V-B Cantor labeling

The well-known Cantor diagonal argument [23] makes an unexpected cameo in this work. One version states that the cardinality of the set of integers is the same as that of the set of finite dimensional vectors with integer components, and further gives an effective bijection between the two sets. Further, this bijection guarantees that any vector in with maximum component is mapped to an integer of size . This mapping is useful since, given a unique ID for each node , we then need to produce unique coding coefficients for each pair of edges such that one is incoming to and the other is outgoing for . Prior to code design, the number of such coefficients that each node might need to choose is unknown. However, each coefficient can be labeled by at most the five indices , each of which is an integer. Hence given a node’s unique ID, one can produce unique integral labels for each vector that are not too much larger (at most the fifth power) than any of the five parameters in . This mapping, denoted , can then be used to select distinct local coding coefficients as needed in Sections V-C and V-D

Fig. 6: Example showing the mapping between and .

V-C Rate zero-error codes

For the case when the transmission rate equals , note that there are essentially just two non-trivial scenarios for each node – either a node receives one linearly independent message on incoming links, or it receives two. In the former case, it can only broadcast incoming information on outgoing links. In the latter case, it can reconstruct the source’s information, and thereby can fully control the linear combinations on outgoing links. Our construction for R2- rests on analysis of these cases.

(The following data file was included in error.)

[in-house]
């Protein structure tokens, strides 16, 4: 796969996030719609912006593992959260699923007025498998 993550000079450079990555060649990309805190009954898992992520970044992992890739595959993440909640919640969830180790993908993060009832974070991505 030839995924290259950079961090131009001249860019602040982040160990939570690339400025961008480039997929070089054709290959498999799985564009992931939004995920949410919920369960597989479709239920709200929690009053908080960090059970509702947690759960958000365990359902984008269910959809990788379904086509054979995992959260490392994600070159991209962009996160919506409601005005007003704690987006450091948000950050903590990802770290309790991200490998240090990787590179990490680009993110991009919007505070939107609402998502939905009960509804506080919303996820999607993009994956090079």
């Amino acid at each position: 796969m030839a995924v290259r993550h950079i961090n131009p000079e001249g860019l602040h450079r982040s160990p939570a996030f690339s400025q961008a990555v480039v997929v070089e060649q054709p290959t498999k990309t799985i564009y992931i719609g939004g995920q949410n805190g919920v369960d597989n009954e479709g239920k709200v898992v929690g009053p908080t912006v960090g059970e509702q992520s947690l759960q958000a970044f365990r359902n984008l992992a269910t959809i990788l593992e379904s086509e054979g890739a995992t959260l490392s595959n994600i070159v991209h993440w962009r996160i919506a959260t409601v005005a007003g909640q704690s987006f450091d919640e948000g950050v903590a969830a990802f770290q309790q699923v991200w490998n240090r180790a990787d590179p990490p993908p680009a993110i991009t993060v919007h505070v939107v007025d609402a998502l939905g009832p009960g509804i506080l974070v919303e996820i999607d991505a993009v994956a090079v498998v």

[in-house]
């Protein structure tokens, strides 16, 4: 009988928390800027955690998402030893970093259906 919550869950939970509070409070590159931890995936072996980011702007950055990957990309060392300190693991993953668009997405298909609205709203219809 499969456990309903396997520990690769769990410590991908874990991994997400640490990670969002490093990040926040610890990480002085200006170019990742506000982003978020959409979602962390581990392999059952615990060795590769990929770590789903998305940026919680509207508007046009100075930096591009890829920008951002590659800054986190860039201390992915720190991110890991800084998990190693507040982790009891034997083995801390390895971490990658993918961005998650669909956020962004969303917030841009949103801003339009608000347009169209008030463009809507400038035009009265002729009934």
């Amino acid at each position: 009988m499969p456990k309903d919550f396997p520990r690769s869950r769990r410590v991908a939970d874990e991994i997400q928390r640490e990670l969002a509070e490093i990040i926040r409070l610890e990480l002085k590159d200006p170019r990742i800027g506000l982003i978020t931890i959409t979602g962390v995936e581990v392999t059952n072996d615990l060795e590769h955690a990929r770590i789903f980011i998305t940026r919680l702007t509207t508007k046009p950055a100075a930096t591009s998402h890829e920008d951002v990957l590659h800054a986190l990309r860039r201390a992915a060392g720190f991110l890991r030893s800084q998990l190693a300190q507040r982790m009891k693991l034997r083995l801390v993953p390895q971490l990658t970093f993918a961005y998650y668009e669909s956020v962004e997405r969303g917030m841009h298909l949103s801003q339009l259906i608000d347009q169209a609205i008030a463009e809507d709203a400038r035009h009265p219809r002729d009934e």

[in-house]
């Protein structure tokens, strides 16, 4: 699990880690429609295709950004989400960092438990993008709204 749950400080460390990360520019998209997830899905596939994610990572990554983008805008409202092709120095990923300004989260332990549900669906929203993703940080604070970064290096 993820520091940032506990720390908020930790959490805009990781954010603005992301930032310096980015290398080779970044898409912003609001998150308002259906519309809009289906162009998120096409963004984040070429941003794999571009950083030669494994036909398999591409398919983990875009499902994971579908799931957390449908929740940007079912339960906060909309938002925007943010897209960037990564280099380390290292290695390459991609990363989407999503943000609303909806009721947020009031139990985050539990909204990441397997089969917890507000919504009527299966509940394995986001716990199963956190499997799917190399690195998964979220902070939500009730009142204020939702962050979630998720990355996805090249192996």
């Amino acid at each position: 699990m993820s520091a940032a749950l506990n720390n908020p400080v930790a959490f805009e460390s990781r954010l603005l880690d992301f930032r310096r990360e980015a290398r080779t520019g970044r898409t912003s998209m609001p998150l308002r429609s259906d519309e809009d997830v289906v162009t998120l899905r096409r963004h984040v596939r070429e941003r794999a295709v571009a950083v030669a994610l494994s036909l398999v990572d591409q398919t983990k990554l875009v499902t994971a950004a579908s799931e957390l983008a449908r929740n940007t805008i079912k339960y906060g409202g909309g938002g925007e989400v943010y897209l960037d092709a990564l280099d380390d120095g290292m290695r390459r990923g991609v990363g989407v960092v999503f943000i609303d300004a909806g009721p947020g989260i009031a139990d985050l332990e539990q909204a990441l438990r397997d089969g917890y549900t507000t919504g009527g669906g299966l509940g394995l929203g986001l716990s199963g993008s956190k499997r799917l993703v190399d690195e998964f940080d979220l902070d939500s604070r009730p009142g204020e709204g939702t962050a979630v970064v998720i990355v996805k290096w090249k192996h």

R2- (Rate Deterministic Design)

  • The source has two linearly independent messages and .

  • Depending on its connectivity to the source, on incoming edges each node receives either one or two linearly independent combinations of the source messages .

  • If a node receives only one linearly independent message on incoming links, it broadcasts it down all outgoing edges.

  • If a node receives two linearly independent combinations of , this enables it to reconstruct both and . For each th directed edge connecting each pair of nodes , (connected possibly by multiple parallel edges), we use the Cantor labeling algorithm141414In Section V-B we assume that and are also variable, but in this section they are fixed. in Section V-B to assign a distinct local coding coefficient. In particular, let denote the -dimensional Cantor mapping. Then the node then transmits down the th edge connecting to (here is chosen to be distinct for each ).

Theorem 4.

For any network with min-cut capacity at least , R2- succeeds with zero error.

Proof: For any such that the mincut between the source and is at least , there are at least two edge-disjoint paths from the source to . By the statement of our R2- algorithm, for any such nodes and , the linear combinations of and on all their outgoing links must be distinct, and linearly independent (since the vectors and are linearly independent if and only if and are distinct).

V-D General zero-error codes

The challenge in extending the results of Section V-C to rates greater than lies in the fact that there might be nodes receiving two or more linearly independent pieces of information, and yet are unable to decode the source messages. In this case, they do not have full control over the messages they are able to send out, and hence the argument of Theorem 4 fails. In this section, we get around this challenge by examining a different invariant of linear convolutional network codes. In particular, we choose coding coefficients in a distributed manner so that the delay of the source messages on every path in the network is distinct. This means that the source messages never cancel out at the sinks, and hence can be reconstructed.

Fig. 7: Graphic representation of the proof of correctness of C3- codes.

C3- (Capacity or more, Probability of error ) codes